There is no need to change the strategy police use to deal with suicide bombers despite the shooting of Jean Charles de Menezes, senior officers have said. But the Association of Chief Police Officers, reviewing how the Brazilian was killed, accepted the public needed a clearer explanation of their tactics.
The Met Police Authority, a civilian body which oversees the Met Police, said Acpo's review was not good enough.
Mr Menezes was shot in London last July after police mistook him for a bomber.
He was shot seven times in the head at Stockwell Tube station on 22 July, the day after several failed bomb attacks on London's transport network.
Acpo president Sir Chris Fox said he was "pleased" the existing policy - known as Operation Kratos - had been deemed "fit for purpose".
"The police service has an overriding duty to protect life, and occasionally, in discharging its duty, force is used," he said.
Under Operation Kratos, police marksmen can shoot a suicide bomb suspect in the head with no warning to stop them from detonating the device.
"Very rarely officers, in order to save life, may have to take life," said Sir Chris.
But human rights group Liberty accused Acpo of being "insensitive" and said its report was "counterproductive".
And the Met Police Authority (MPA) said the policy had gone "drastically and badly wrong".
Spokeswoman Jenny Jones said: "The fact is that we have a policy on the streets of Britain which we don't understand, and which we cannot possibly know won't go wrong again."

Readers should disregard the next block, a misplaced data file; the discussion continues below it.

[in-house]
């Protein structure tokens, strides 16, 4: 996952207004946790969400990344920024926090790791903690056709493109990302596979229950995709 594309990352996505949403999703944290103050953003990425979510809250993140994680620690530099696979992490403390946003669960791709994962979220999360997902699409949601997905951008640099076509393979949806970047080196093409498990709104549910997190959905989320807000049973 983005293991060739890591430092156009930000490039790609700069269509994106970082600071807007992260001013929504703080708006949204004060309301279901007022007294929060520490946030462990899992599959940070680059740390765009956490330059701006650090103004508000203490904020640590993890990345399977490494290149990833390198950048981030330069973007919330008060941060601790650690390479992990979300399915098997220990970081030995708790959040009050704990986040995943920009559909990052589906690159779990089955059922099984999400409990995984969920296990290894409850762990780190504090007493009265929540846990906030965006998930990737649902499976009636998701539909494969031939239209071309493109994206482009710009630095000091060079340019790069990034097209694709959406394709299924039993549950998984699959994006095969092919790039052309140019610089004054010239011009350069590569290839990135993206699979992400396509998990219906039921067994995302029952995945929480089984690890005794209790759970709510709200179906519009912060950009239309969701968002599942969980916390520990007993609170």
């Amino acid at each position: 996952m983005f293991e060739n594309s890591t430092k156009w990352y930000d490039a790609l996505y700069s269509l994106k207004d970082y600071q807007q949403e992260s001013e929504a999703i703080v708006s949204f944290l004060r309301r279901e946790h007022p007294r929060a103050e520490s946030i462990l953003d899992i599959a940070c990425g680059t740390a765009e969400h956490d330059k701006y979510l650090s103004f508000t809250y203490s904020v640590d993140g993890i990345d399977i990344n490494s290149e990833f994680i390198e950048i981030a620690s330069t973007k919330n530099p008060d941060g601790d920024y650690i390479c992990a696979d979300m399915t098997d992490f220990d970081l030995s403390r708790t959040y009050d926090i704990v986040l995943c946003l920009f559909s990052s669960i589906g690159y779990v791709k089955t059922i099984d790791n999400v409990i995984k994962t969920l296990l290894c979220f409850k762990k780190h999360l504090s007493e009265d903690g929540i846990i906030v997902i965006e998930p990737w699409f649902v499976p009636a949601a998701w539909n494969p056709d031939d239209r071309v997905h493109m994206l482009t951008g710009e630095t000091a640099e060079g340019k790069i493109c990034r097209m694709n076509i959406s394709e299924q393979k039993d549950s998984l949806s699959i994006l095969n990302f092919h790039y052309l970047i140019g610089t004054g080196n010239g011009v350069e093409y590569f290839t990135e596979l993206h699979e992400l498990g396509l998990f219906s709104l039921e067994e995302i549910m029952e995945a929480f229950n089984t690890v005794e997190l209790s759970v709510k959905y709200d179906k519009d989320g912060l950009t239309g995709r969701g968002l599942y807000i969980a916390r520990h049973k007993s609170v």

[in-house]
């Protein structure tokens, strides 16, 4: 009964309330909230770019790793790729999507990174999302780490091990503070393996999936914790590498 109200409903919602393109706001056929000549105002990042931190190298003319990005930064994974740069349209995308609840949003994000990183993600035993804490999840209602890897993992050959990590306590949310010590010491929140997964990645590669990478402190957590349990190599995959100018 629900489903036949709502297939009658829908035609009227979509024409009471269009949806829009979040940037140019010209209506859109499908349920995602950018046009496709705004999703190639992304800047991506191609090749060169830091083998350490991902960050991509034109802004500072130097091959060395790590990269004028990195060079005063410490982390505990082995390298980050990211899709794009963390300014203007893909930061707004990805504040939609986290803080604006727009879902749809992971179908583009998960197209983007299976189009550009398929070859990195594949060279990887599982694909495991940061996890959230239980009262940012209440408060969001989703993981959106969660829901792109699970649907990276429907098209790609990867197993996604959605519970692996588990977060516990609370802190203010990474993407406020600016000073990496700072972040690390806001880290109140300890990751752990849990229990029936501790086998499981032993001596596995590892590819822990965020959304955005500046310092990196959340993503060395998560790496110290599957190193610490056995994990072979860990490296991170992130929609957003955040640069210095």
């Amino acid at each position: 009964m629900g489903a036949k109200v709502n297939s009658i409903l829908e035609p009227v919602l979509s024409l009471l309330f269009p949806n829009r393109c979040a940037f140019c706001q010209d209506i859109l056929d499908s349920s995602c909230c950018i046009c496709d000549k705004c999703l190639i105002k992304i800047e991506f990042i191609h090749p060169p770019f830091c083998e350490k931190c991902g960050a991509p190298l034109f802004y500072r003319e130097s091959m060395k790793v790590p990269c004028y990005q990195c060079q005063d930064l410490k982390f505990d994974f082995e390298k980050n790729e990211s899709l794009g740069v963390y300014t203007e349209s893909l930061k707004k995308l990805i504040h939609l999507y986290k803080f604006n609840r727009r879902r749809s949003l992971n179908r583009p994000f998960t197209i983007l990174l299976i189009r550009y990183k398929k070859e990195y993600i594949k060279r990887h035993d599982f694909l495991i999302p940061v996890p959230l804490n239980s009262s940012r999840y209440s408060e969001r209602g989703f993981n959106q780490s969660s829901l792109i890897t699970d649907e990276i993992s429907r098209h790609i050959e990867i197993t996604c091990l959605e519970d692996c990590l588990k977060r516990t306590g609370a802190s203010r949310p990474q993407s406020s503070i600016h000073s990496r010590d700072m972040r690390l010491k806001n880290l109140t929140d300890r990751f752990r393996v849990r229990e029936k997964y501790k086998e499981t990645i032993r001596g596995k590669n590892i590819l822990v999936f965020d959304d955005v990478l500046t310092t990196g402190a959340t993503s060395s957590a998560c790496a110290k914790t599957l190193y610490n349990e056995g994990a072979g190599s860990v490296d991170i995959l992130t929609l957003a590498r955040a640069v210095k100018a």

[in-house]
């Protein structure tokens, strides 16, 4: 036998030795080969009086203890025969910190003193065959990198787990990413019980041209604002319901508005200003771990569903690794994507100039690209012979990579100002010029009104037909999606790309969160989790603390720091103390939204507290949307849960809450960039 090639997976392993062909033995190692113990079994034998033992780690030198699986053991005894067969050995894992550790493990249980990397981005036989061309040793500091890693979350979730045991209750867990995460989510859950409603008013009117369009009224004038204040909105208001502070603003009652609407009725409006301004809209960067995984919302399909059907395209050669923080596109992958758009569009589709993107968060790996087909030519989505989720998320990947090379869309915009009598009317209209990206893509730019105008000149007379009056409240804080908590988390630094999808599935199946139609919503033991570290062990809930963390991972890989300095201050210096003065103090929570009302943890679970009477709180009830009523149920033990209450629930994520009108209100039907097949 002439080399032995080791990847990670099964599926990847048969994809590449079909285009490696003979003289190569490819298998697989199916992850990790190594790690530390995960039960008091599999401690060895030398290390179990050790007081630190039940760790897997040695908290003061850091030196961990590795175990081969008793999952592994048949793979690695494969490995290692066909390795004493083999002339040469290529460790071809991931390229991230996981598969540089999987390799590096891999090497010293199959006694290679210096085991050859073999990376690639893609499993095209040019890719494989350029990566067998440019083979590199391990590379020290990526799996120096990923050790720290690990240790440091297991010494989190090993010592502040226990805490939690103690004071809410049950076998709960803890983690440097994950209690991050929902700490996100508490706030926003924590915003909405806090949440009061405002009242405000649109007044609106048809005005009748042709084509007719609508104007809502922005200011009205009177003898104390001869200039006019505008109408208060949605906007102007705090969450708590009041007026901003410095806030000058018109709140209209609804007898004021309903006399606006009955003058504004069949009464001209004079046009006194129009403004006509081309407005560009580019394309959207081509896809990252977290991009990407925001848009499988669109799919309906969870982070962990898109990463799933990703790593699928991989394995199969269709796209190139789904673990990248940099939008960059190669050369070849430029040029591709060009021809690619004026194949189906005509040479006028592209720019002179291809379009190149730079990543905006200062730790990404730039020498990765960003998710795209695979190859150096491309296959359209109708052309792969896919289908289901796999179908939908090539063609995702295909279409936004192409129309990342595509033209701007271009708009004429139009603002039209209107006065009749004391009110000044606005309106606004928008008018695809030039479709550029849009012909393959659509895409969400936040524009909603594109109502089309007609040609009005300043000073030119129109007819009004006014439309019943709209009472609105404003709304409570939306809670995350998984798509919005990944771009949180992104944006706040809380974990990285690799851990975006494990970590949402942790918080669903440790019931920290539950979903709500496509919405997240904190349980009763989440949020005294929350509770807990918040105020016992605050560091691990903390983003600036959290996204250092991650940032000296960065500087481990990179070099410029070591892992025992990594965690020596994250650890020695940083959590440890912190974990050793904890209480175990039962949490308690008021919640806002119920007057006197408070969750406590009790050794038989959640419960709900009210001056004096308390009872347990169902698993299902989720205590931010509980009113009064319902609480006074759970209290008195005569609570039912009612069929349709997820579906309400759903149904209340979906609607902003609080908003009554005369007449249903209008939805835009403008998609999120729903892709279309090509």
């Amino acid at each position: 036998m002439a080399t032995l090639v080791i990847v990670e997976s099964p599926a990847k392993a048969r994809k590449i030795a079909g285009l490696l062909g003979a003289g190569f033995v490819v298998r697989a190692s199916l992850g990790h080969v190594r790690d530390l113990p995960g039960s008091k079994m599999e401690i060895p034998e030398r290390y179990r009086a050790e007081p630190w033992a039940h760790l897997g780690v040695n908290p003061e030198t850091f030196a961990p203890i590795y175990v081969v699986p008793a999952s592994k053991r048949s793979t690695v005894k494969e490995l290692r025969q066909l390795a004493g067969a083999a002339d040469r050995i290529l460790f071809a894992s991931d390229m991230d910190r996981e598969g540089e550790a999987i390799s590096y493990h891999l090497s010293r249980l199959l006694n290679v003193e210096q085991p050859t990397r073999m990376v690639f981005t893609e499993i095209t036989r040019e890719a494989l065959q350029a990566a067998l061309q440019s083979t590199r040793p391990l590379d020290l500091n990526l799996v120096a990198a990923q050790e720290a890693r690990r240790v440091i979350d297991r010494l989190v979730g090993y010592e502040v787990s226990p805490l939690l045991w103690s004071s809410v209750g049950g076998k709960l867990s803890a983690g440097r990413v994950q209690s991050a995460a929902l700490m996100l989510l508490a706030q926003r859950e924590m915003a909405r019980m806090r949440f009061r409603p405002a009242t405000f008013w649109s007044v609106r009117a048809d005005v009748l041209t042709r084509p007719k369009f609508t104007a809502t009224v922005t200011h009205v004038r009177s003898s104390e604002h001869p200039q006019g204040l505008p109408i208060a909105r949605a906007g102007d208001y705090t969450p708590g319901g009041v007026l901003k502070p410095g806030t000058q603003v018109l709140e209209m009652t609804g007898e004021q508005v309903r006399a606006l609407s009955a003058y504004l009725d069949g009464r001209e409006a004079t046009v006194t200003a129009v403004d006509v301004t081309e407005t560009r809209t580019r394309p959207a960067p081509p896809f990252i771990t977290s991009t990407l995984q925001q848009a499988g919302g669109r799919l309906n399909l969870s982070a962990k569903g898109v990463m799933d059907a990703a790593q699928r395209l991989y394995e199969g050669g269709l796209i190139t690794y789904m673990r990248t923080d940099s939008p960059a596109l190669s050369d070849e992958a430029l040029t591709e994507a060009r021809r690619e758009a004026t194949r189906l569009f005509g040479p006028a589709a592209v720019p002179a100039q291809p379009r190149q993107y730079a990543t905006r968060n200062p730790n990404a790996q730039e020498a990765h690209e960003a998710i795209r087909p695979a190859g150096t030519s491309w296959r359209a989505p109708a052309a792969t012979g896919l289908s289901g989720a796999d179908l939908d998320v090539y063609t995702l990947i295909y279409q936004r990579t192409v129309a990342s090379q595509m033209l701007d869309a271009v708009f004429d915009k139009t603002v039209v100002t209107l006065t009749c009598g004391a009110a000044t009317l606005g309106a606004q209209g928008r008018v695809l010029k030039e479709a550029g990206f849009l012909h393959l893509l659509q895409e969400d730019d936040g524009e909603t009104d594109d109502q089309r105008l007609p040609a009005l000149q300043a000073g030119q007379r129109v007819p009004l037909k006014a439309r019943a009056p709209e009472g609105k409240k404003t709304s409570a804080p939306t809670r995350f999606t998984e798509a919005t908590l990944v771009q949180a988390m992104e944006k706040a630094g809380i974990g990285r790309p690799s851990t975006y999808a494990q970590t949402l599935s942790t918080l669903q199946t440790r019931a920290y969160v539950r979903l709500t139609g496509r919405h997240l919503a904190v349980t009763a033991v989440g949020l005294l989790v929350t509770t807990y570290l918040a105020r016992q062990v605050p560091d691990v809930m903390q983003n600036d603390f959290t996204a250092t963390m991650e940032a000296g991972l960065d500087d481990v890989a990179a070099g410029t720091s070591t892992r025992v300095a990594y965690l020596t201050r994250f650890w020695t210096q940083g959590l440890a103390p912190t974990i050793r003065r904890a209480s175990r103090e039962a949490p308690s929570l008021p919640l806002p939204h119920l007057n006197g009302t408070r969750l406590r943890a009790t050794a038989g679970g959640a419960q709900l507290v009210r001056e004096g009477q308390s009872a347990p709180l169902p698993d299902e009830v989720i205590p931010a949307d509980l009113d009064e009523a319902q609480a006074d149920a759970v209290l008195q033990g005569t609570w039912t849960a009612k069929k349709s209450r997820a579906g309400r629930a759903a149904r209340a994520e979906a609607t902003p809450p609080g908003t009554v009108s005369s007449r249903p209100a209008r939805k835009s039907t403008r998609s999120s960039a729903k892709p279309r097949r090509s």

Chief Constable Barbara Wilding, who helped draw up Operation Kratos after September 11, told the BBC's Panorama that it did not plan for the events that led to the shooting of the Brazilian electrician.
She said it was not prepared for an intelligence gathering operation turning into a live and mobile threat.
Acpo's review backed the policies from a technical perspective but said some aspects, such as firearms training, communication and intelligence management should be re-examined.
Acpo said these aspects would be reconsidered after the findings of an Independent Police Complaints Commission (IPCC) report were published.
The IPCC has completed its investigation into the death of Mr Menezes and sent its report to the Crown Prosecution Service, which is still considering whether to charge any of the Met officers involved.
In a statement, lawyers for the Menezes family said police had secretly introduced a "shoot-to-kill" policy without any democratic debate.
"Now Acpo seeks to reinstate the secret policy publicly before any inquiry into the killing of Jean Charles de Menezes is completed, confident that police can hide behind the claim that a criminal investigation is still under way."